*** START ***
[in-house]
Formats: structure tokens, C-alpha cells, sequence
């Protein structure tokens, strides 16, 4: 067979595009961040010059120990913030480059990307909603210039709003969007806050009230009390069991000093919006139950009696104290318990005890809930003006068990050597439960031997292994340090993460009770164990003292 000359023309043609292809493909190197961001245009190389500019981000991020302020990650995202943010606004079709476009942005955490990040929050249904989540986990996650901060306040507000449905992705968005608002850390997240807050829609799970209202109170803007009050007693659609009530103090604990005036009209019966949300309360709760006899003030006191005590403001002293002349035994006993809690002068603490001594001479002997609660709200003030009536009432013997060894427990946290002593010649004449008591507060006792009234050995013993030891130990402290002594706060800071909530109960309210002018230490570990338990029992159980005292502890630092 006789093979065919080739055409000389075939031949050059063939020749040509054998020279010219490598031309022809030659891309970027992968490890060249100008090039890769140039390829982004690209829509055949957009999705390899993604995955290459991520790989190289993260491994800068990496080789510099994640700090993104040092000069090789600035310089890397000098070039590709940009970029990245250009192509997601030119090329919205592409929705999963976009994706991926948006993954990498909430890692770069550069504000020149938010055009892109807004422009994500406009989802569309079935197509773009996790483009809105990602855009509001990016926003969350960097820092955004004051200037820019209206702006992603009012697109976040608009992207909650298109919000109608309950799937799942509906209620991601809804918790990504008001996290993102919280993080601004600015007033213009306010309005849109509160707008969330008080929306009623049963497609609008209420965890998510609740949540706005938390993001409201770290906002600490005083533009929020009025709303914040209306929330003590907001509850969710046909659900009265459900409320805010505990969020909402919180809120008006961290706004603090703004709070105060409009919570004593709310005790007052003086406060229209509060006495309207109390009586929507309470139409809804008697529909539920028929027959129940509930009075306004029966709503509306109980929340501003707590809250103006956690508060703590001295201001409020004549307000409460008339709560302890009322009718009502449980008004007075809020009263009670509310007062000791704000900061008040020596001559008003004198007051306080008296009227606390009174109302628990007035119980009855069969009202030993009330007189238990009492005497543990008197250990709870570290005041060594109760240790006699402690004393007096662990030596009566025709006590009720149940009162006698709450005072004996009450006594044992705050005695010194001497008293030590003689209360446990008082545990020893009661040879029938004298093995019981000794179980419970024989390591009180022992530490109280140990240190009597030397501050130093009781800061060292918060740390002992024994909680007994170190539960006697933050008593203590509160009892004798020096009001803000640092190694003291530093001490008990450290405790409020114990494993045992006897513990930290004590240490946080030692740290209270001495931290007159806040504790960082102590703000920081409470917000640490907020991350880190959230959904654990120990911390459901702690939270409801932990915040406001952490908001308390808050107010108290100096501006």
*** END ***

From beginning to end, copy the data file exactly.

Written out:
[in-house]
Formats: structure tokens, C-alpha cells, sequence
């Protein structure tokens, strides 16, 4: 067979595009961040010059120990913030480059990307909603210039709003969007806050009230009390069991000093919006139950009696104290318990005890809930003006068990050597439960031997292994340090993460009770164990003292 000359023309043609292809493909190197961001245009190389500019981000991020302020990650995202943010606004079709476009942005955490990040929050249904989540986990996650901060306040507000449905992705968005608002850390997240807050829609799970209202109170803007009050007693659609009530103090604990005036009209019966949300309360709760006899003030006191005590403001002293002349035994006993809690002068603490001594001479002997609660709200003030009536009432013997060894427990946290002593010649004449008591507060006792009234050995013993030891130990402290002594706060800071909530109960309210002018230490570990338990029992159980005292502890630092 006789093979065919080739055409000389075939031949050059063939020749040509054998020279010219490598031309022809030659891309970027992968490890060249100008090039890769140039390829982004690209829509055949957009999705390899993604995955290459991520790989190289993260491994800068990496080789510099994640700090993104040092000069090789600035310089890397000098070039590709940009970029990245250009192509997601030119090329919205592409929705999963976009994706991926948006993954990498909430890692770069550069504000020149938010055009892109807004422009994500406009989802569309079935197509773009996790483009809105990602855009509001990016926003969350960097820092955004004051200037820019209206702006992603009012697109976040608009992207909650298109919000109608309950799937799942509906209620991601809804918790990504008001996290993102919280993080601004600015007033213009306010309005849109509160707008969330008080929306009623049963497609609008209420965890998510609740949540706005938390993001409201770290906002600490005083533009929020009025709303914040209306929330003590907001509850969710046909659900009265459900409320805010505990969020909402919180809120008006961290706004603090703004709070105060409009919570004593709310005790007052003086406060229209509060006495309207109390009586929507309470139409809804008697529909539920028929027959129940509930009075306004029966709503509306109980929340501003707590809250103006956690508060703590001295201001409020004549307000409460008339709560302890009322009718009502449980008004007075809020009263009670509310007062000791704000900061008040020596001559008003004198007051306080008296009227606390009174109302628990007035119980009855069969009202030993009330007189238990009492005497543990008197250990709870570290005041060594109760240790006699402690004393007096662990030596009566025709006590009720149940009162006698709450005072004996009450006594044992705050005695010194001497008293030590003689209360446990008082545990020893009661040879029938004298093995019981000794179980419970024989390591009180022992530490109280140990240190009597030397501050130093009781800061060292918060740390002992024994909680007994170190539960006697933050008593203590509160009892004798020096009001803000640092190694003291530093001490008990450290405790409020114990494993045992006897513990930290004590240490946080030692740290209270001495931290007159806040504790960082102590703000920081409470917000640490907020991350880190959230959904654990120990911390459901702690939270409801932990915040406001952490908001308390808050107010108290100096501006």